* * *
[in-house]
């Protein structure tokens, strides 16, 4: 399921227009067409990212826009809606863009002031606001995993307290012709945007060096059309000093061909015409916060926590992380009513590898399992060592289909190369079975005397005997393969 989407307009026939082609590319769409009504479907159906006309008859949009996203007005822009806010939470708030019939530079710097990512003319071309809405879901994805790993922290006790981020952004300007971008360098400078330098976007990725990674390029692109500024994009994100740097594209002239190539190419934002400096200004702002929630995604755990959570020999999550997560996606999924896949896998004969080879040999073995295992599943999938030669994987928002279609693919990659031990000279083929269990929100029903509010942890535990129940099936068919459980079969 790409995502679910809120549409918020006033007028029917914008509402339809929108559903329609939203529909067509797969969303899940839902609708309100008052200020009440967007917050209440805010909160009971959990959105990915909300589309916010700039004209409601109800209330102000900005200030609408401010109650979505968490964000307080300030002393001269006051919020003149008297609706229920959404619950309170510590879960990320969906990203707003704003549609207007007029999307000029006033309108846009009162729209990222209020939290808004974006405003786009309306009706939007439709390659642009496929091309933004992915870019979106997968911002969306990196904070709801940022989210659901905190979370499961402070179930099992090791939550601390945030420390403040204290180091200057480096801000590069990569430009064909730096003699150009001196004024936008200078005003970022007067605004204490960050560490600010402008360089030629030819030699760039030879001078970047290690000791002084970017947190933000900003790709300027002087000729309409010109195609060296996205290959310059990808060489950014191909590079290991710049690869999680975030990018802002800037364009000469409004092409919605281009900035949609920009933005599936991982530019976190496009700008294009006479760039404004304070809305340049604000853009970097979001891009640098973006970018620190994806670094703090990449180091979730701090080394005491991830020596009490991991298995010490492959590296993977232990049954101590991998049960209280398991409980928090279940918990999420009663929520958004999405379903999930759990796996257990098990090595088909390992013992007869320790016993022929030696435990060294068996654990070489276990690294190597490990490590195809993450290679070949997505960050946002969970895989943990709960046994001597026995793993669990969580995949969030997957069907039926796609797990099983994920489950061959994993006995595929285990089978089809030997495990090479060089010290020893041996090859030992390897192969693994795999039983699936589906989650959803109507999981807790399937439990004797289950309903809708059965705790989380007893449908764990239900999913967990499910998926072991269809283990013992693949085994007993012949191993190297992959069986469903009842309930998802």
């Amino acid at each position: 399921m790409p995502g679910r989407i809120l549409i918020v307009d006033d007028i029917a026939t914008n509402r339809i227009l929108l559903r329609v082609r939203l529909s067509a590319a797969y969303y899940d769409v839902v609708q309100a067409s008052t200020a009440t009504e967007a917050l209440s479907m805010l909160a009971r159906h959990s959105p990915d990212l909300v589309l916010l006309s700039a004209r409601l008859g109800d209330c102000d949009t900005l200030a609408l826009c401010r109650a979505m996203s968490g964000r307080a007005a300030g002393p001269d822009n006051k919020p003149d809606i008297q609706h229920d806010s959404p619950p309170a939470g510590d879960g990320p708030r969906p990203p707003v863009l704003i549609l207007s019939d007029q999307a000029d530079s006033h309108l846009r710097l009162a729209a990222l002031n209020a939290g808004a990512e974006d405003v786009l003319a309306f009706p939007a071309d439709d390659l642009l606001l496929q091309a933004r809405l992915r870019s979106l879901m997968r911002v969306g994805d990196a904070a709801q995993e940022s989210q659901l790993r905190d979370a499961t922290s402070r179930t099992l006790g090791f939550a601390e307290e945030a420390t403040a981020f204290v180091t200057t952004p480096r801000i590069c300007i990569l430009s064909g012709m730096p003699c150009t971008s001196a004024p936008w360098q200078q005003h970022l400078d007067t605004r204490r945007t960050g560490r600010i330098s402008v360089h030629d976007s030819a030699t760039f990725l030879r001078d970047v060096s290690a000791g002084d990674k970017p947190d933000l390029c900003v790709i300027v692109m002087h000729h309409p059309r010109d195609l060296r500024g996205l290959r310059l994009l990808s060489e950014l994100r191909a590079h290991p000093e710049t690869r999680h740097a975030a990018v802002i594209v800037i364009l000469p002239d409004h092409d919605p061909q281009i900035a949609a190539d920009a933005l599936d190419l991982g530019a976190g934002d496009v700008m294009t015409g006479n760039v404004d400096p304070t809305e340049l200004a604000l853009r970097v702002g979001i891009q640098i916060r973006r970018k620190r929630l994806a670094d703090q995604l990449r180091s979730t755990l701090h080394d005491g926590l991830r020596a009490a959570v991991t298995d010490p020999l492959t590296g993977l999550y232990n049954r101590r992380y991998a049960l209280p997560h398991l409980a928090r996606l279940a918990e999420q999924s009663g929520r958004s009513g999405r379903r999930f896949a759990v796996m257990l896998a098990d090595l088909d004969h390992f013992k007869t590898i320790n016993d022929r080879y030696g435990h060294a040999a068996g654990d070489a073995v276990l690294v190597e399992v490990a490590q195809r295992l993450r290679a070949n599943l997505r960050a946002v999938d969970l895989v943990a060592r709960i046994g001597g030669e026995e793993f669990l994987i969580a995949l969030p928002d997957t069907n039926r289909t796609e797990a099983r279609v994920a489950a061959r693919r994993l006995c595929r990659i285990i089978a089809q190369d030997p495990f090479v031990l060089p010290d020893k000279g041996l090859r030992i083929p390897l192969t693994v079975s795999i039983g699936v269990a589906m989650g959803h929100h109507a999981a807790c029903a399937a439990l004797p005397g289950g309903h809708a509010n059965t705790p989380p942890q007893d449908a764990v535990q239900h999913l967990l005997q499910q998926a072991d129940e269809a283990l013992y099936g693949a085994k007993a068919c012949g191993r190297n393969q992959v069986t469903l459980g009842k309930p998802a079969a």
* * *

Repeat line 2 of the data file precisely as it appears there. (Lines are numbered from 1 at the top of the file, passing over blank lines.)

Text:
């Protein structure tokens, strides 16, 4: 399921227009067409990212826009809606863009002031606001995993307290012709945007060096059309000093061909015409916060926590992380009513590898399992060592289909190369079975005397005997393969 989407307009026939082609590319769409009504479907159906006309008859949009996203007005822009806010939470708030019939530079710097990512003319071309809405879901994805790993922290006790981020952004300007971008360098400078330098976007990725990674390029692109500024994009994100740097594209002239190539190419934002400096200004702002929630995604755990959570020999999550997560996606999924896949896998004969080879040999073995295992599943999938030669994987928002279609693919990659031990000279083929269990929100029903509010942890535990129940099936068919459980079969 790409995502679910809120549409918020006033007028029917914008509402339809929108559903329609939203529909067509797969969303899940839902609708309100008052200020009440967007917050209440805010909160009971959990959105990915909300589309916010700039004209409601109800209330102000900005200030609408401010109650979505968490964000307080300030002393001269006051919020003149008297609706229920959404619950309170510590879960990320969906990203707003704003549609207007007029999307000029006033309108846009009162729209990222209020939290808004974006405003786009309306009706939007439709390659642009496929091309933004992915870019979106997968911002969306990196904070709801940022989210659901905190979370499961402070179930099992090791939550601390945030420390403040204290180091200057480096801000590069990569430009064909730096003699150009001196004024936008200078005003970022007067605004204490960050560490600010402008360089030629030819030699760039030879001078970047290690000791002084970017947190933000900003790709300027002087000729309409010109195609060296996205290959310059990808060489950014191909590079290991710049690869999680975030990018802002800037364009000469409004092409919605281009900035949609920009933005599936991982530019976190496009700008294009006479760039404004304070809305340049604000853009970097979001891009640098973006970018620190994806670094703090990449180091979730701090080394005491991830020596009490991991298995010490492959590296993977232990049954101590991998049960209280398991409980928090279940918990999420009663929520958004999405379903999930759990796996257990098990090595088909390992013992007869320790016993022929030696435990060294068996654990070489276990690294190597490990490590195809993450290679070949997505960050946002969970895989943990709960046994001597026995793993669990969580995949969030997957069907039926796609797990099983994920489950061959994993006995595929285990089978089809030997495990090479060089010290020893041996090859030992390897192969693994795999039983699936589906989650959803109507999981807790399937439990004797289950309903809708059965705790989380007893449908764990239900999913967990499910998926072991269809283990013992693949085994007993012949191993190297992959069986469903009842309930998802």